Children often have stomach pains when they are ill or when something is bothering them, and how parents should react
One of the most typical complaints in children is abdominal pain. They can result from infections or digestive problems and are typically not harmful. Psychological stress, such as that from school, may also be the cause of children’s abdominal pain.
You can find out from us why children’s stomach pain can be a sign of both physical and mental problems, when it is a must to see a doctor, and how parents can deal with stomach pain in their kids.
Digestive problems, like flatulence and not going to the bathroom often enough, are the most common cause of abdominal pain in both children and adults. Constipation can be tackled with home remedies, but a doctor should take a look at smaller children. Infections, such as the gastrointestinal tract, can also cause abdominal pain. Food intolerances, too many sweets, and eating too much can also cause stomach aches.
Pain in the abdomen is usually felt around the navel. Constipation, excessive eating, or an infection in its early stages can all be the cause of it. However, other conditions such as appendicitis, urinary tract infections, and kidney pelvic inflammation can also cause a child to experience abdominal pain. You should see a doctor right away if any of the following symptoms also appear in addition to the abdominal pain:
- Acute and severe pain in the lower right abdomen (suspected appendicitis)
- pale, sallow skin and poor general condition
- fever and chills
- hard abdominal wall
- diarrhea and/or vomiting
- blood in stool or vomit
- Persistent or recurring abdominal pain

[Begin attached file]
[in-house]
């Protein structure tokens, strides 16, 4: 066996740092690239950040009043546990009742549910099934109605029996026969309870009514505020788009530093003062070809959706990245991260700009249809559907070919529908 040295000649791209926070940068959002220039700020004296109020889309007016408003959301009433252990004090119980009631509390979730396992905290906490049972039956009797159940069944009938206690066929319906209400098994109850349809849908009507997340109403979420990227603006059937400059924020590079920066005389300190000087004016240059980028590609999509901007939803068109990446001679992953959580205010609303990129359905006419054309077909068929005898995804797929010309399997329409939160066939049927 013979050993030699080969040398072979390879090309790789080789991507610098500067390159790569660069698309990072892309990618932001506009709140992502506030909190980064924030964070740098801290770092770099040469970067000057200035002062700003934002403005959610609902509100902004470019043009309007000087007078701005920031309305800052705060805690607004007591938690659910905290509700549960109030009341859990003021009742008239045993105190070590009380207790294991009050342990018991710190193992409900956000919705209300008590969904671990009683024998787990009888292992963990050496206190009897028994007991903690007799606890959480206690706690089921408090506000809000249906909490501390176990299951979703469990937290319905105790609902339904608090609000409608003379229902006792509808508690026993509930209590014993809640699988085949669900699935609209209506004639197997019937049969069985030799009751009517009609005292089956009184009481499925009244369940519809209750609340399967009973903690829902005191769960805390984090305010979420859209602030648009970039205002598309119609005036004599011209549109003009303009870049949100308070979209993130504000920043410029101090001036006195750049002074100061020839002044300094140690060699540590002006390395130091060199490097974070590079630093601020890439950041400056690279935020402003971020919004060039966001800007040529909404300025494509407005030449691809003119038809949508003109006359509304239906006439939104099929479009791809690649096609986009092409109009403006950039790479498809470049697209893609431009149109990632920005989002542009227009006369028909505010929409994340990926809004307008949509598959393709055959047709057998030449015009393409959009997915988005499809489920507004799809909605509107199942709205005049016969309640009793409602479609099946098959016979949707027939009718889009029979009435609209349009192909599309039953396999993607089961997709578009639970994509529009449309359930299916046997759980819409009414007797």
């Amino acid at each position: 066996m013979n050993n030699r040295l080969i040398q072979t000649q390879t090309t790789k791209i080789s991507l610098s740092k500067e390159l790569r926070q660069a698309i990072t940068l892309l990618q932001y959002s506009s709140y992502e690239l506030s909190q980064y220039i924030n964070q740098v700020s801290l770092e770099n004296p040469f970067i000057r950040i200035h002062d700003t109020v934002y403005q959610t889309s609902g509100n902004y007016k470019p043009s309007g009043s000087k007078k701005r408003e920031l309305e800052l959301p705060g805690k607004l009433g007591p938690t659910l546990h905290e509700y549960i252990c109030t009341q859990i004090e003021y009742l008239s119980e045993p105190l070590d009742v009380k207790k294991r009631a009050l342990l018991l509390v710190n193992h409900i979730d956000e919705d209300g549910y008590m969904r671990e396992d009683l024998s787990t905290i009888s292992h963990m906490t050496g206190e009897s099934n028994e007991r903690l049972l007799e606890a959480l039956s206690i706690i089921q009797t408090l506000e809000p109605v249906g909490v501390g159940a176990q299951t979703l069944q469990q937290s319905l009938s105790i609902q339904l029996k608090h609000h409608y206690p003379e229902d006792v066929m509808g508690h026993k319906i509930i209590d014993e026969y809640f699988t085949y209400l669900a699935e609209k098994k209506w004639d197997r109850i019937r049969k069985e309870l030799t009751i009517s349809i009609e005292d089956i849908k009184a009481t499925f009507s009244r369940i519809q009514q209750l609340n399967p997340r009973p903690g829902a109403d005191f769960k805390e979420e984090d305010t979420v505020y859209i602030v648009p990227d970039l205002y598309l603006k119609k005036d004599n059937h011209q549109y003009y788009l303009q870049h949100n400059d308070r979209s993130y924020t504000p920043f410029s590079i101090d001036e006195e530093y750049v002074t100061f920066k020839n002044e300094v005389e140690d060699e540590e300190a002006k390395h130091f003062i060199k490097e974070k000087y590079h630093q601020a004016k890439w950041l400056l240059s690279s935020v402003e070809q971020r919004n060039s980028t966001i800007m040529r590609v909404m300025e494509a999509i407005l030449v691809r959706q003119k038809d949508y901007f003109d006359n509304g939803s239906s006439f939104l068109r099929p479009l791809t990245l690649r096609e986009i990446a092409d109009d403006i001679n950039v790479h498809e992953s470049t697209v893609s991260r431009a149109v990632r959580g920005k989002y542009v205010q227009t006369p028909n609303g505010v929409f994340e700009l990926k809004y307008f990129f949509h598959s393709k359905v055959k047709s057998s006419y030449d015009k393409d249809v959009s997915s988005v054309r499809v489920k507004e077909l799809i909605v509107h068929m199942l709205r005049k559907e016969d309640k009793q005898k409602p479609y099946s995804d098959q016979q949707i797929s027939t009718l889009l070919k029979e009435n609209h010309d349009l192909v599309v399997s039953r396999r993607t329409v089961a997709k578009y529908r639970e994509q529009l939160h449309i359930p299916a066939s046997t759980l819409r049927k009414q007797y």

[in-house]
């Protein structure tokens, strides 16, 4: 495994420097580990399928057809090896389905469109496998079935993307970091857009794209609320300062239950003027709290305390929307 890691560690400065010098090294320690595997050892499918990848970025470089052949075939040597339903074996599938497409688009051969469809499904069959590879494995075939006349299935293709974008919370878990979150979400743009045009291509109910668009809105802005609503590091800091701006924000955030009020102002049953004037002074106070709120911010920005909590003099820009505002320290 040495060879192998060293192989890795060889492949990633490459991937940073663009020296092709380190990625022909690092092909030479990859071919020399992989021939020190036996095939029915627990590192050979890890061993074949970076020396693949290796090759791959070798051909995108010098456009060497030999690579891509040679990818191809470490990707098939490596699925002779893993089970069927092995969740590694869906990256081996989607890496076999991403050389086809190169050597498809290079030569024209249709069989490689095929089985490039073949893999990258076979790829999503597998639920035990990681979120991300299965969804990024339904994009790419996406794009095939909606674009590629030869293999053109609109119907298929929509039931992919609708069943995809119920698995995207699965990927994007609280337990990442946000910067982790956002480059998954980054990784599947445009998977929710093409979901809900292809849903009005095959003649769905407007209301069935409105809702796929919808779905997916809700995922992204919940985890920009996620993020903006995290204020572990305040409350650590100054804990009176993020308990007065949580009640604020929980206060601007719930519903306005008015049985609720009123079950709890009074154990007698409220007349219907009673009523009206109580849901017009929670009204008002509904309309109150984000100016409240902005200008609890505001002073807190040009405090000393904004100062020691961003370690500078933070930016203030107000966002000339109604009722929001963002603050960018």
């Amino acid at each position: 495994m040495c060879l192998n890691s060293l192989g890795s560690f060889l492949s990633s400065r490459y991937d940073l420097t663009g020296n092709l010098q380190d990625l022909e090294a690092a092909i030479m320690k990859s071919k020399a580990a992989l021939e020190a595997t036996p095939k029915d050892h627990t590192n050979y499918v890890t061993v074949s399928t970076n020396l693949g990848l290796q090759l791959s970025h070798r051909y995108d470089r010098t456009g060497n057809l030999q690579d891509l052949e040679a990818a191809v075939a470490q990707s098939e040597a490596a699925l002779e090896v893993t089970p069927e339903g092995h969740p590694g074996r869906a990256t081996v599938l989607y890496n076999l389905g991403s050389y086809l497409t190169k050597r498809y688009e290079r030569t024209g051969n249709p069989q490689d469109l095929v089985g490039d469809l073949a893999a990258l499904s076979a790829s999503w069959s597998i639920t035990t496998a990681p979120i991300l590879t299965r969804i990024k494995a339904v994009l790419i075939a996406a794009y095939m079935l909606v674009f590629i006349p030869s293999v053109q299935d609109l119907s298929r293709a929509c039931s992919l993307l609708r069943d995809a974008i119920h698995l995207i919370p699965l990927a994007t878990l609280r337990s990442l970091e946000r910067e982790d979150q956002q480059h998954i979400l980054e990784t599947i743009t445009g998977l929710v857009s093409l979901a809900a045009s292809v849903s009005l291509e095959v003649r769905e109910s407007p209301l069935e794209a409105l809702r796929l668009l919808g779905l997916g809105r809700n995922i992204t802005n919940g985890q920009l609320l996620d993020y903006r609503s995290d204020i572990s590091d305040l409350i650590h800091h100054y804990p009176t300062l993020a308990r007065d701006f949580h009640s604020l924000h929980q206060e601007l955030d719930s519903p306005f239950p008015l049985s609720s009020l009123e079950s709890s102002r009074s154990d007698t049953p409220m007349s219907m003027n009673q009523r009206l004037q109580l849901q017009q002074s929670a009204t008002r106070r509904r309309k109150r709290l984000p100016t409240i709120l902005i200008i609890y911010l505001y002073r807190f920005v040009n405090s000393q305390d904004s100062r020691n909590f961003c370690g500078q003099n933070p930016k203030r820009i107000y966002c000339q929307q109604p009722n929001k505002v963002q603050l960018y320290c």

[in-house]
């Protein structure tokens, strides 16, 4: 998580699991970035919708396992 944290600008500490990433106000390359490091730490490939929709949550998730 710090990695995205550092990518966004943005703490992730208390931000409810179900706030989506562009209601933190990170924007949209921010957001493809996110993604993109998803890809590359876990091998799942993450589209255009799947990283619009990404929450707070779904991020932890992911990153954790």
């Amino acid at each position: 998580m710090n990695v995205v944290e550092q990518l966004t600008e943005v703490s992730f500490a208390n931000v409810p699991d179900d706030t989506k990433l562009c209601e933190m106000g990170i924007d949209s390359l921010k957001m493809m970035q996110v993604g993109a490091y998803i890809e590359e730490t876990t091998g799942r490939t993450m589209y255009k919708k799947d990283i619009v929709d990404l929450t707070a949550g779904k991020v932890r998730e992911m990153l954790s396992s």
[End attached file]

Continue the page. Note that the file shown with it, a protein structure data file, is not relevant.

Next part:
abdominal pain in children due to psychological stress
If there are no physical reasons for the child’s stomach pain, it’s likely due to mental or social problems. This could be problems at school or pressure to do well, fear of an upcoming appointment or task, or even just a fight with your best friend. Doctors also refer to this kind of abdominal pain as “non-specific abdominal pain.”
They happen because the brain and gut are always talking to each other and can therefore affect each other. In research, this connection between the gut and the brain is also called the gut-brain axis. If a child isn’t doing well because it’s scared, stressed, or under a lot of pressure, it may feel pain in the stomach. They are not just in the child’s mind; they are real.
Tips and home remedies for stomach pain in children
You should always take your child to the doctor if he or she has sudden, severe stomach pain or if it happens along with other symptoms like a bad mood, fever, or vomiting. If the pain in the stomach isn’t very clear, most kids feel better with warmth, rest, and attention. A massage of the stomach or herbal teas like chamomile, fennel, caraway, or anise can also help. You should also ask the child how they are doing or if something is bothering them.
If a child often has gas or has trouble going to the bathroom, they should eat a high-fiber diet with lots of fruit, vegetables, and whole grain foods. Plain yoghurt or flaxseed can help with digestion, and dried fruit that has been soaked can be a quick fix. Additionally, children should exercise a lot and drink a lot of water, unsweetened tea or juice. Additionally, a abdominal pain diary should be kept to record what was eaten, when the abdominal pain occurred, how severe it was, and in which area of the abdomen it occurred.